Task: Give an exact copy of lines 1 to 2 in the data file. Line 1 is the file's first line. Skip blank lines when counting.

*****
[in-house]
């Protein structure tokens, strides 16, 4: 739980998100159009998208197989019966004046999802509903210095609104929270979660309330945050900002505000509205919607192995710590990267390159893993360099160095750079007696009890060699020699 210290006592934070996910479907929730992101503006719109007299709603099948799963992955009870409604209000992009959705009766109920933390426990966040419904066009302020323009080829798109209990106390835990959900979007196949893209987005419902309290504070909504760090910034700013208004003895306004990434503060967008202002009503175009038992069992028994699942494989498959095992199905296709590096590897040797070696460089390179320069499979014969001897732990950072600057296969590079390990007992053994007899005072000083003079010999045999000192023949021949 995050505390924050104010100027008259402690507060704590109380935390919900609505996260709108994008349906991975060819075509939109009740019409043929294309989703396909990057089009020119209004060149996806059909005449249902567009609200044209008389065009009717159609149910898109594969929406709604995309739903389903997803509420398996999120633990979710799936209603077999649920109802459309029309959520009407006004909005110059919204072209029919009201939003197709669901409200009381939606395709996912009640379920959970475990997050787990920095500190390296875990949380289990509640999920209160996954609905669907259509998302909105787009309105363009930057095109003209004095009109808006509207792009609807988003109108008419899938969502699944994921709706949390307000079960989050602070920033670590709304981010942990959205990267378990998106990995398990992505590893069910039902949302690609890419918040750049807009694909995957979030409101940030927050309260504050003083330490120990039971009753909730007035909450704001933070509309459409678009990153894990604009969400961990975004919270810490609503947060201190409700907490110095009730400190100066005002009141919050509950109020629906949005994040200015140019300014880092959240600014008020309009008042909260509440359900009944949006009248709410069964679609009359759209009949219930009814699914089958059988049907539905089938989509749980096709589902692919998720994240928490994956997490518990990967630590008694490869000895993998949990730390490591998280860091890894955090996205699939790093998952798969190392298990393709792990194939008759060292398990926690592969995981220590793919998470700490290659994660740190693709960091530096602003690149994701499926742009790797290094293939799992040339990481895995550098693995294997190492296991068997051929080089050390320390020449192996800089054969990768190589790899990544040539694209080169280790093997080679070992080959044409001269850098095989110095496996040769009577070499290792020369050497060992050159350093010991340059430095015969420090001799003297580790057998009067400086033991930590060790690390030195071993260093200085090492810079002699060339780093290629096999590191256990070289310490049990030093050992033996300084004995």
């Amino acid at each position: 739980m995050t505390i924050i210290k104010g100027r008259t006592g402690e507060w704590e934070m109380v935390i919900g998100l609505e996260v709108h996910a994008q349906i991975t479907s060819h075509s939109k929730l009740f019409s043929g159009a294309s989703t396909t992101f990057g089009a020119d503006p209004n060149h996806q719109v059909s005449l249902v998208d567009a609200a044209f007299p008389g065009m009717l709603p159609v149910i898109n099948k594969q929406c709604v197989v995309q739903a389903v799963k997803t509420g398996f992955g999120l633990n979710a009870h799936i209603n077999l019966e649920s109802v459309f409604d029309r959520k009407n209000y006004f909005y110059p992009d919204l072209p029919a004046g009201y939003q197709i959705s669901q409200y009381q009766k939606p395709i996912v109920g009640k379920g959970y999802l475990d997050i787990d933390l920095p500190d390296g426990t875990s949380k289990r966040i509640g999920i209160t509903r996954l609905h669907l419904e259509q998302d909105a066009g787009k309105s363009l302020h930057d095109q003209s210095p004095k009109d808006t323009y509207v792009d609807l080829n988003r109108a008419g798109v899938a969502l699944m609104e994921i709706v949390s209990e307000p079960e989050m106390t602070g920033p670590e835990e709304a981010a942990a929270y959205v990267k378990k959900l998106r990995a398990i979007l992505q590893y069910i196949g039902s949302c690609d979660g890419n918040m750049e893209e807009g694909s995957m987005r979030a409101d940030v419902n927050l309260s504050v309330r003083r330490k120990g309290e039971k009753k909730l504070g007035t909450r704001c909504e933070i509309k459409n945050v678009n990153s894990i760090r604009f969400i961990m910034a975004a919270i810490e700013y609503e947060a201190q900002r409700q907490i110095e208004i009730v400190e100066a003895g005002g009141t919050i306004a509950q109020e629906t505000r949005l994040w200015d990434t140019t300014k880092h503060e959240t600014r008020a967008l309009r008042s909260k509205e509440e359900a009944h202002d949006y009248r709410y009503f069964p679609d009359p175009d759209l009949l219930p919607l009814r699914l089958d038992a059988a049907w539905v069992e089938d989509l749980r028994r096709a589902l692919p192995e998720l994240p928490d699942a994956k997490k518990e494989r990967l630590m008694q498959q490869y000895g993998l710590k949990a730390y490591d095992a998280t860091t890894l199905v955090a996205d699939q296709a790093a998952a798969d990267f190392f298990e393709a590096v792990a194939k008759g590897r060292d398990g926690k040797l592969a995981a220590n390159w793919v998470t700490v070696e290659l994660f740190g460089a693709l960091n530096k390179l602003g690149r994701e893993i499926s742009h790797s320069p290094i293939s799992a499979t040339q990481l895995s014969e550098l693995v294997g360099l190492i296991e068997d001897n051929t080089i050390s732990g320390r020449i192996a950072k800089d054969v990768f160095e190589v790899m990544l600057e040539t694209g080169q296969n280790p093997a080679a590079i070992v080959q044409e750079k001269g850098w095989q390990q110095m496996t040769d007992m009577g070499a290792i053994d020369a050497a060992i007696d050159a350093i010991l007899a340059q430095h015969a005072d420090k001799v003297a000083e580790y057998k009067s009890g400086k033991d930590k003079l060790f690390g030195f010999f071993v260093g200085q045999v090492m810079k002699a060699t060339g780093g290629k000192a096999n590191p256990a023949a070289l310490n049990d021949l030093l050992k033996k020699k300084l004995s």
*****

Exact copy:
[in-house]
């Protein structure tokens, strides 16, 4: 739980998100159009998208197989019966004046999802509903210095609104929270979660309330945050900002505000509205919607192995710590990267390159893993360099160095750079007696009890060699020699 210290006592934070996910479907929730992101503006719109007299709603099948799963992955009870409604209000992009959705009766109920933390426990966040419904066009302020323009080829798109209990106390835990959900979007196949893209987005419902309290504070909504760090910034700013208004003895306004990434503060967008202002009503175009038992069992028994699942494989498959095992199905296709590096590897040797070696460089390179320069499979014969001897732990950072600057296969590079390990007992053994007899005072000083003079010999045999000192023949021949 995050505390924050104010100027008259402690507060704590109380935390919900609505996260709108994008349906991975060819075509939109009740019409043929294309989703396909990057089009020119209004060149996806059909005449249902567009609200044209008389065009009717159609149910898109594969929406709604995309739903389903997803509420398996999120633990979710799936209603077999649920109802459309029309959520009407006004909005110059919204072209029919009201939003197709669901409200009381939606395709996912009640379920959970475990997050787990920095500190390296875990949380289990509640999920209160996954609905669907259509998302909105787009309105363009930057095109003209004095009109808006509207792009609807988003109108008419899938969502699944994921709706949390307000079960989050602070920033670590709304981010942990959205990267378990998106990995398990992505590893069910039902949302690609890419918040750049807009694909995957979030409101940030927050309260504050003083330490120990039971009753909730007035909450704001933070509309459409678009990153894990604009969400961990975004919270810490609503947060201190409700907490110095009730400190100066005002009141919050509950109020629906949005994040200015140019300014880092959240600014008020309009008042909260509440359900009944949006009248709410069964679609009359759209009949219930009814699914089958059988049907539905089938989509749980096709589902692919998720994240928490994956997490518990990967630590008694490869000895993998949990730390490591998280860091890894955090996205699939790093998952798969190392298990393709792990194939008759060292398990926690592969995981220590793919998470700490290659994660740190693709960091530096602003690149994701499926742009790797290094293939799992040339990481895995550098693995294997190492296991068997051929080089050390320390020449192996800089054969990768190589790899990544040539694209080169280790093997080679070992080959044409001269850098095989110095496996040769009577070499290792020369050497060992050159350093010991340059430095015969420090001799003297580790057998009067400086033991930590060790690390030195071993260093200085090492810079002699060339780093290629096999590191256990070289310490049990030093050992033996300084004995």